Shopping tips for gluten and corn free dieting: There are a lot of gluten free convenience foods on the market today. Many celiacs have been eating these prepackaged foods and now they’re having problems.
Corn is a problem for a lot of gluten intolerant people. Corn is used a lot because it helps to hold gluten free breads and crackers together nicely. That is because corn also contains its own type of gluten. Many people in the celiac community are surprised to learn this.
If you need gluten and corn free products for your gluten and corn free diet, there is a much shorter list of available items. Hopefully the tips here will help you find what you need to make your favorite recipes without the ingredients that are known to make you sick.
When I first began converting my kitchen for my son’s gluten and corn free diet I searched countless websites and found many focused on celiac’s disease, corn allergies, or combined celiac and milk intolerance, but I could not find a site that focused specifically on avoiding both gluten and corn allergies. It is difficult to stick to a gluten-free diet, but for those who also have to avoid corn as well, eating can become a real problem.
I have devoted a special section of this website for people allergic to both wheat and corn, hoping to spawn a community of readers that will interact together with tips and recipes to share. Please check it out. The links are found at the bottom of this post.
Recommended Reading: Check out our Healthy Gluten and Corn Free Recipes… and Gluten and Corn free Products List
Learn how to read product labels for the gluten and corn free diet:
Gluten free labeling is lacking strict standards but it is still much more reliable than corn free labeling at the moment. If you are new a gluten and corn free diet but you’ve been gluten free awhile, you will be disappointed to learn that corn is not considered a major allergen in the U.S. and is not regulated or labeled in food products as an allergen. There is just simply no law to protect people suffering from corn allergies. Since manufacturers are not accountable, labeling becomes a nefarious process of calling for verification and getting cross contaminated to whittle down safe products and reliable companies. Strange ingredient names on your product label may in fact be corn derived even though it is not listed on the box. You really have to become your own sleuth when you start a gluten and corn free diet.
- For a listing of ingredients that contain corn you must visit: www.cornallergens.com
- For a listing of ingredients that contain wheat visit: Ataxia Alternatives
Gluten and corn free condiment and extract tips:
- People with corn allergies have to be careful of extracts. First, you need to be sure you are using a pure extract and not a sweetened one. Second, nearly all commercial extracts are made from alcohol derived from corn. If they are not then they are derived from synthetic alcohol. Even organic extracts can be corn derived. Many allergists claim extracts won’t provoke an allergic reaction but many people who are corn free are not convinced. You have to try it out for yourself and then decide where you stand.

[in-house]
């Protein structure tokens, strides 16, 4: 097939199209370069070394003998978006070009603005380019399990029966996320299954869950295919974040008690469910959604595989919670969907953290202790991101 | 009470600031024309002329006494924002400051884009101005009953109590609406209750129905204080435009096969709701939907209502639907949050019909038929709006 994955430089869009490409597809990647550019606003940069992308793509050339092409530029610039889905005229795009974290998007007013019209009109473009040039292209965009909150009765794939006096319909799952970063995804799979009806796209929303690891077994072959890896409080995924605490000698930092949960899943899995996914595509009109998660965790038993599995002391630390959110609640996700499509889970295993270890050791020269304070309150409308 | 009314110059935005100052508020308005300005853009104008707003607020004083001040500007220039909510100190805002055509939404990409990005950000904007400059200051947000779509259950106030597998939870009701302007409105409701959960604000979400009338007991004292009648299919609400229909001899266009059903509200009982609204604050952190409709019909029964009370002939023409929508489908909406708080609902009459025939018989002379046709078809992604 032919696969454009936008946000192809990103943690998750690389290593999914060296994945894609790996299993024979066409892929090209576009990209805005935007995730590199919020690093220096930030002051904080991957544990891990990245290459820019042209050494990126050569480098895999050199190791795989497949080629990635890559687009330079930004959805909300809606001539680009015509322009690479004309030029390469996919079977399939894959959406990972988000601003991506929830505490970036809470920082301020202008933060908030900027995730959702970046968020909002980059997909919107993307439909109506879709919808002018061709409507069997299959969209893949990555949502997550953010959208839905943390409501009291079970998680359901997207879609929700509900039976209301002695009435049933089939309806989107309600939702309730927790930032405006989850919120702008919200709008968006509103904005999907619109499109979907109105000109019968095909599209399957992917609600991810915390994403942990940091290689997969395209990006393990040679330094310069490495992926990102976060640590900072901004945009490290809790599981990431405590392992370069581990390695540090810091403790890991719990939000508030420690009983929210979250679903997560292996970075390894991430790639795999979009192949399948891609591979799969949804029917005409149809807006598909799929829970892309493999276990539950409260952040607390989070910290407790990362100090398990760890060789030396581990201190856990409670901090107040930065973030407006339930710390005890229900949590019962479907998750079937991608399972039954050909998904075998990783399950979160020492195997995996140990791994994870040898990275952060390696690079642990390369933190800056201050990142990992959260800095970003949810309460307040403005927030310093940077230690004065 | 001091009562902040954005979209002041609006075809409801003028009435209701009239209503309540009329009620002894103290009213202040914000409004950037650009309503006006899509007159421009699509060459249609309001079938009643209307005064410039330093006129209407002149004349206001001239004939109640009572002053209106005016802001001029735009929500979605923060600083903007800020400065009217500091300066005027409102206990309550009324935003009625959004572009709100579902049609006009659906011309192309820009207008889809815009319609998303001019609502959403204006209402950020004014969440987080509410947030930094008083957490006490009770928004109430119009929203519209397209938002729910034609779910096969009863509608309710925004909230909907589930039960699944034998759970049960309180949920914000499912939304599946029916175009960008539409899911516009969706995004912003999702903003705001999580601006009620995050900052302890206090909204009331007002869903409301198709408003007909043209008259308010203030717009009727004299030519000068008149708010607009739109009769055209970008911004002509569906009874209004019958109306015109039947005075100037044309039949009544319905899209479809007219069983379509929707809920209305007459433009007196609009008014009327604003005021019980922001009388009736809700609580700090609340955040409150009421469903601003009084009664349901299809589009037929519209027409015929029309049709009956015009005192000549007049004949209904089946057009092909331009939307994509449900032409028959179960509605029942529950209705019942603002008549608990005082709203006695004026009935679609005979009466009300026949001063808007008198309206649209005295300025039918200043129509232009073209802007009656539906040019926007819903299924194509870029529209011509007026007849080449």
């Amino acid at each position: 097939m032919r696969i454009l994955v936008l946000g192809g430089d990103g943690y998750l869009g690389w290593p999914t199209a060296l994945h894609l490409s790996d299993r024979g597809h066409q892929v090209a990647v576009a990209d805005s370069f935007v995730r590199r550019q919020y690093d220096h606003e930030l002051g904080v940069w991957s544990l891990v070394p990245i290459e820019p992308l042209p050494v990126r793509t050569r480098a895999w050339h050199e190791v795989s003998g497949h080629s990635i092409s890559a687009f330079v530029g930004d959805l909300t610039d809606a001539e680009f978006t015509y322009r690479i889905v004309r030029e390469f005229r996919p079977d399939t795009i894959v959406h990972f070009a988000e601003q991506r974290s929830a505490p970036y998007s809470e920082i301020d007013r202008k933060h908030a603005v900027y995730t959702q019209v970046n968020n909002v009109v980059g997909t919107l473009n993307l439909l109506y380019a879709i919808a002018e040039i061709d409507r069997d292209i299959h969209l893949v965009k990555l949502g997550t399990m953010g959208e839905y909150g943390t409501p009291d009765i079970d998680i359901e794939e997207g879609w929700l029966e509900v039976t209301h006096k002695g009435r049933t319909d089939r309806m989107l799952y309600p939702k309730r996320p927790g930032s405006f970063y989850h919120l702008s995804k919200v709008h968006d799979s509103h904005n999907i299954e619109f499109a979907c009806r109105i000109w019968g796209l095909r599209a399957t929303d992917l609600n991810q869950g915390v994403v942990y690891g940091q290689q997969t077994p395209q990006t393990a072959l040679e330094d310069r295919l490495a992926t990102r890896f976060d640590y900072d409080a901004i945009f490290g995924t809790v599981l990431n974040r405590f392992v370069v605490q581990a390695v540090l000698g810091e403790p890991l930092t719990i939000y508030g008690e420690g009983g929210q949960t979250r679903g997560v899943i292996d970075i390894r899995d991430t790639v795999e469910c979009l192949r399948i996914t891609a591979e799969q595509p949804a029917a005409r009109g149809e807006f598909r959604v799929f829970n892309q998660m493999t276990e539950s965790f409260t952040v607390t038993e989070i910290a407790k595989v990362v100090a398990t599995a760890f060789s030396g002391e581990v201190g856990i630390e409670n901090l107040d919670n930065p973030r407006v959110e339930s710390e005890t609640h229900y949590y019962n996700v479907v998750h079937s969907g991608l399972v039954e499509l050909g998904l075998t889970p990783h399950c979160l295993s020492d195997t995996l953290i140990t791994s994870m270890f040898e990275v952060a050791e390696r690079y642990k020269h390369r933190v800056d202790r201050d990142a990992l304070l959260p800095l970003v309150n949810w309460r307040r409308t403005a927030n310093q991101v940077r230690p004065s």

- People with gluten and corn allergies also need to be careful of products containing vinegar. This includes popular ketchup brands. White vinegar is not corn free and sometimes is not gluten free either. You need to call the manufacturer if the product is not labeled gluten and corn free. Manufacturers will tell you that distilled vinegar is okay because all remnants of the grain is removed during processing. It is up to you to decide whether distilled vinegar is okay for you. A good option is apple cider vinegar.
- People with gluten and corn allergies need to avoid citric acid in a majority of products, especially non-organic brands. Citric acid is largely produced by processing corn products in the U.S. even though it can be made from other raw ingredients.
Gluten and corn free shopping tips:
- Avoid buying things with ‘natural flavors’ as an ingredient
- Shop during the business day and bring your cell phone to call manufacturers right from the store aisle.
- Check out the generic brands, they often have the least ingredients and preservatives.
- Read the labels every time you shop because manufacturers are known to change their source ingredients.
- Soy sauce is not gluten free unless it is labeled gluten free. San-J makes a wheat-free soy sauce.
- A food co-op it will often be better than a grocery store, even on that specializes in organic foods. coopdirectory.org/directory.htm and nationalco-opdirectory.com
Corn permeates the food system as much if not more than wheat and gluten do. Over 80% of all processed foods and drinks in the U.S. have corn-derived ingredients in them. Read Michael Pollan’s book: The Omnivore’s Dilemma for a real eye-opener on the role that corn plays in our food chain and our children’s sugary diets! Keep in mind that corn is now the sugar you feed your kids, corn is in an indirect way increasing the Average braces costs.
Resource for gluten free companies and their certified products:
- (Gluten-Free Certification Organization (list of 20 companies and their products): gfco.org/products.php